This course focuses primarily on the Chinese arts, but we will also pay attention to artistic movements outside China. We will explore different genres of visual arts as well as the overall social and political order of the time. In contrast to the traditional art history approach, this course is devoted to the investigation of how arts and politics became so mutually constitutive with each other in the Chinese context, and how the revolution discourse relied heavily on the arts to connect to the people. We will also explore how Maoist arts cannot be understood simply as political tool. In addition to providing a general overview of the development of arts, we will also investigate the meanings of artistic freedom in China, and explore the identity of artists and authors under an official ideology in which collectivity is deemed much more important than individuals. At a time when nationalism perpetuates Chinese society, a revisit of the “national style” of Chinese arts developed in the twentieth century invites students to reflect on the meanings of Chinese arts beyond narrow-minded Sino-centric frameworks. We could instead go back to some basic aesthetic values and concepts such as emancipation, democracy, and plurality. This course is as much one of art history as one of political and intellectual history.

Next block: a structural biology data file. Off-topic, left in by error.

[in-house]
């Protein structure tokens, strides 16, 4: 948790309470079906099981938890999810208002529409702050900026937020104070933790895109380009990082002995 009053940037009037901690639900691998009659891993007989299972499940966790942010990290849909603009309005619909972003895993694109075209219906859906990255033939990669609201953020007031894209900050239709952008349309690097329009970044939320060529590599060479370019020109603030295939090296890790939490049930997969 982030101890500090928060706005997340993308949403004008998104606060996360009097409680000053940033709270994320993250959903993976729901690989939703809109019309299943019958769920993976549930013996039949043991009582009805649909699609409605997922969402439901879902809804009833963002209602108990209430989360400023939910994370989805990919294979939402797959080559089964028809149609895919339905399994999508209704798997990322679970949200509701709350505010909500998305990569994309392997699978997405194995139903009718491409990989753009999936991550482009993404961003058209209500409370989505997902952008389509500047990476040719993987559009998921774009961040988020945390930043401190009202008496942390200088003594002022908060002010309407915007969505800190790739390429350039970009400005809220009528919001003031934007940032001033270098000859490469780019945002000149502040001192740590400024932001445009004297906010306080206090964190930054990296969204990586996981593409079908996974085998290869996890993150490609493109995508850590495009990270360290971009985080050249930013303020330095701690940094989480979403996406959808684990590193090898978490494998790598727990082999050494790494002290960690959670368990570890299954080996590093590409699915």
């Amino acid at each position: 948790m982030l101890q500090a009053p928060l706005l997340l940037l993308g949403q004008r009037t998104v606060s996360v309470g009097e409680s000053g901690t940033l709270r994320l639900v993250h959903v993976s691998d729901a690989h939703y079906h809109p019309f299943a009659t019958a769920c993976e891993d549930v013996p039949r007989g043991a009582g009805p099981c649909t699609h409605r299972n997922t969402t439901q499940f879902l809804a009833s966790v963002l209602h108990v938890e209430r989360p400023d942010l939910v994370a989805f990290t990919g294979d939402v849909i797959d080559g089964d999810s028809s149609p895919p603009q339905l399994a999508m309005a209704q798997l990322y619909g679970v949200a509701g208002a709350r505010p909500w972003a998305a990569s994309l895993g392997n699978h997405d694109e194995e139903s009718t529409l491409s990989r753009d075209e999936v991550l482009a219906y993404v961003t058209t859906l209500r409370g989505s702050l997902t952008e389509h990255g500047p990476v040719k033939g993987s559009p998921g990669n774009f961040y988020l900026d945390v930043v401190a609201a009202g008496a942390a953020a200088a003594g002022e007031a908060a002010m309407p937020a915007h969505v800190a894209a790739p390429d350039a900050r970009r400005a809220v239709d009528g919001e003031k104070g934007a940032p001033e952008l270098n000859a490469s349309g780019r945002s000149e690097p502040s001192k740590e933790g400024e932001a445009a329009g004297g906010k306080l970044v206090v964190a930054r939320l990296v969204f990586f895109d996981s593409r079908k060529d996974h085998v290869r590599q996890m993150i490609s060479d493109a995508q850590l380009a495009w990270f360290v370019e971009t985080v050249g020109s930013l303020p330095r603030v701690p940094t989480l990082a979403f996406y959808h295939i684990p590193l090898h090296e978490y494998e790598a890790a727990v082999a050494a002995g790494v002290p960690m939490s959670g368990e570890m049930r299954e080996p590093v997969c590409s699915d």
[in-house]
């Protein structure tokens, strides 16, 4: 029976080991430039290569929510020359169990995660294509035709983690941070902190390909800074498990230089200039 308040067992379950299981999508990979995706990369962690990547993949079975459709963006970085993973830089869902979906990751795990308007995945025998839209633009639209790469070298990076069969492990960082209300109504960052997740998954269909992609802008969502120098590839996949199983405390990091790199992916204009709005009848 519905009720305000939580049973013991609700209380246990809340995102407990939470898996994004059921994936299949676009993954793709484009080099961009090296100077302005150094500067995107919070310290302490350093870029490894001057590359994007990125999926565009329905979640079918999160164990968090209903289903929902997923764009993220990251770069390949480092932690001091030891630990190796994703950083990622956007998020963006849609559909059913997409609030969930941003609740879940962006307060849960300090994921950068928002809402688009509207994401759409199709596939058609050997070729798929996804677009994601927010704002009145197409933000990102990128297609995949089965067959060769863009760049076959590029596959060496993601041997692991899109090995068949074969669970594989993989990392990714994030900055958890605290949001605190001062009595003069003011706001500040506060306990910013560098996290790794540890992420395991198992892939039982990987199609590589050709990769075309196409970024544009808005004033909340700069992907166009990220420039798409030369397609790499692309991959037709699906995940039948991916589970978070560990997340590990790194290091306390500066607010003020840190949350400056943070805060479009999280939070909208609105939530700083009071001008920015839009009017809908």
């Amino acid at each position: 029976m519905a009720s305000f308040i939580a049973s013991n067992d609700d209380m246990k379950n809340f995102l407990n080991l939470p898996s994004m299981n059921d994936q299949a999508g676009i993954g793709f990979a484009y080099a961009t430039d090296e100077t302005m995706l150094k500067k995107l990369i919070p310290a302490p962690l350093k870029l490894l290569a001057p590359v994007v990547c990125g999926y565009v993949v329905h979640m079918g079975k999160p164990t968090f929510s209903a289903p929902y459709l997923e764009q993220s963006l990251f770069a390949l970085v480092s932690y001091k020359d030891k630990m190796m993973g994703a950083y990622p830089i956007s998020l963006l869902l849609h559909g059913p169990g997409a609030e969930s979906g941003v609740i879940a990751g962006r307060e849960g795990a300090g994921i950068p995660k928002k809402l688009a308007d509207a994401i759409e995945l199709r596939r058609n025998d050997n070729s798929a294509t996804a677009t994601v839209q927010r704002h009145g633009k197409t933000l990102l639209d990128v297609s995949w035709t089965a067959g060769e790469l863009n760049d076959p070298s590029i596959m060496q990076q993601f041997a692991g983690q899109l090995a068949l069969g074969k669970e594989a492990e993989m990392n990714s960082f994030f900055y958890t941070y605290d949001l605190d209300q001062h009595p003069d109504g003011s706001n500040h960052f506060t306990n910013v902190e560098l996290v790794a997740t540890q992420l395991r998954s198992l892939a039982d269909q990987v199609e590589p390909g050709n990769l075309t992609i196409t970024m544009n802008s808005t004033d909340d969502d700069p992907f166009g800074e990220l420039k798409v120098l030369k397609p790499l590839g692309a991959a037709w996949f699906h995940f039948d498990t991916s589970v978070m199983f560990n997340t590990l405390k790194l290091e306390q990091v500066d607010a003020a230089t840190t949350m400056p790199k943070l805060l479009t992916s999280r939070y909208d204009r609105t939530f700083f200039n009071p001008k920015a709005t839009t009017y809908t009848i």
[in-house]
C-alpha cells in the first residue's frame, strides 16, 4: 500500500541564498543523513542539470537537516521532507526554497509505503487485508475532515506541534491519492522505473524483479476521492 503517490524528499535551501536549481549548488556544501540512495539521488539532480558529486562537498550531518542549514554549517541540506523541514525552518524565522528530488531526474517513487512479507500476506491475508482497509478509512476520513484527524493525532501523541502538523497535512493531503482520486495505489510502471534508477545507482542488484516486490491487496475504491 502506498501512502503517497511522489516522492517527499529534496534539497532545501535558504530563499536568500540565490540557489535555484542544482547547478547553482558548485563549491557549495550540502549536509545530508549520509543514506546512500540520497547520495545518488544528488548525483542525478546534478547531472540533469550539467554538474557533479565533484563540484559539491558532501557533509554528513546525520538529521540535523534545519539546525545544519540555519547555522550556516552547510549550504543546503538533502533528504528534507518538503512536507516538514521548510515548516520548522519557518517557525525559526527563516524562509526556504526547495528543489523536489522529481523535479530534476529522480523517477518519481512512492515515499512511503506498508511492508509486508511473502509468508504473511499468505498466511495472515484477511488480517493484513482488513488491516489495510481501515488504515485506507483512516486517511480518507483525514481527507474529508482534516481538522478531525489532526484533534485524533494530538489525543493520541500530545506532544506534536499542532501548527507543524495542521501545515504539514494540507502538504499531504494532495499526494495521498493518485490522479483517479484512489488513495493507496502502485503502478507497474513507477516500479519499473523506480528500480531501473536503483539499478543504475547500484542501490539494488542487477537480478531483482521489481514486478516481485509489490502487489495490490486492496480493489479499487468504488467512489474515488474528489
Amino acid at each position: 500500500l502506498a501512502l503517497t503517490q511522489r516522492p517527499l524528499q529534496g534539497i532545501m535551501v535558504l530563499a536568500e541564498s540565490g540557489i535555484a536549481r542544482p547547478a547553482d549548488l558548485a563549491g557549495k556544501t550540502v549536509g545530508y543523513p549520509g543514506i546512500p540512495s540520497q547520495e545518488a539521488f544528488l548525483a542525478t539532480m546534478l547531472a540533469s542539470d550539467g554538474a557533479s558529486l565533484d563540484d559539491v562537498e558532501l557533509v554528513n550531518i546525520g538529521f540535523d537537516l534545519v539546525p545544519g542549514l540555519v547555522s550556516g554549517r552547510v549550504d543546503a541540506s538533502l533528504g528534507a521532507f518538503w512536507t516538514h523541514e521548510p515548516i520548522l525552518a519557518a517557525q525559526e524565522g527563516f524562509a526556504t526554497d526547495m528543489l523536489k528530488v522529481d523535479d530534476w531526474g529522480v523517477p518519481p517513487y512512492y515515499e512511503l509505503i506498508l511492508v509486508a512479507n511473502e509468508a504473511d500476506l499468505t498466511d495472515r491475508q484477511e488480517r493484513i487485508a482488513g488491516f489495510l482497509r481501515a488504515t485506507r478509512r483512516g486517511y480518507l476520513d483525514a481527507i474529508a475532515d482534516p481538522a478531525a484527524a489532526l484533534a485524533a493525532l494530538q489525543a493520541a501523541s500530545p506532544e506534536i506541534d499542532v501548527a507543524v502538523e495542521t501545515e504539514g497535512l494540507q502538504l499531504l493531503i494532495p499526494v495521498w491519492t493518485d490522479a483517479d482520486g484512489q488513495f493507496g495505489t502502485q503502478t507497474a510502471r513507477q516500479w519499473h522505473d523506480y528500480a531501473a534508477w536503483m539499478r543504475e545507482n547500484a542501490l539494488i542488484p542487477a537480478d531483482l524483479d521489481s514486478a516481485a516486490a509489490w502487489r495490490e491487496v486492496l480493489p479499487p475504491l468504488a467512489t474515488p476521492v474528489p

"The course offering varies each year, not all courses will be offered"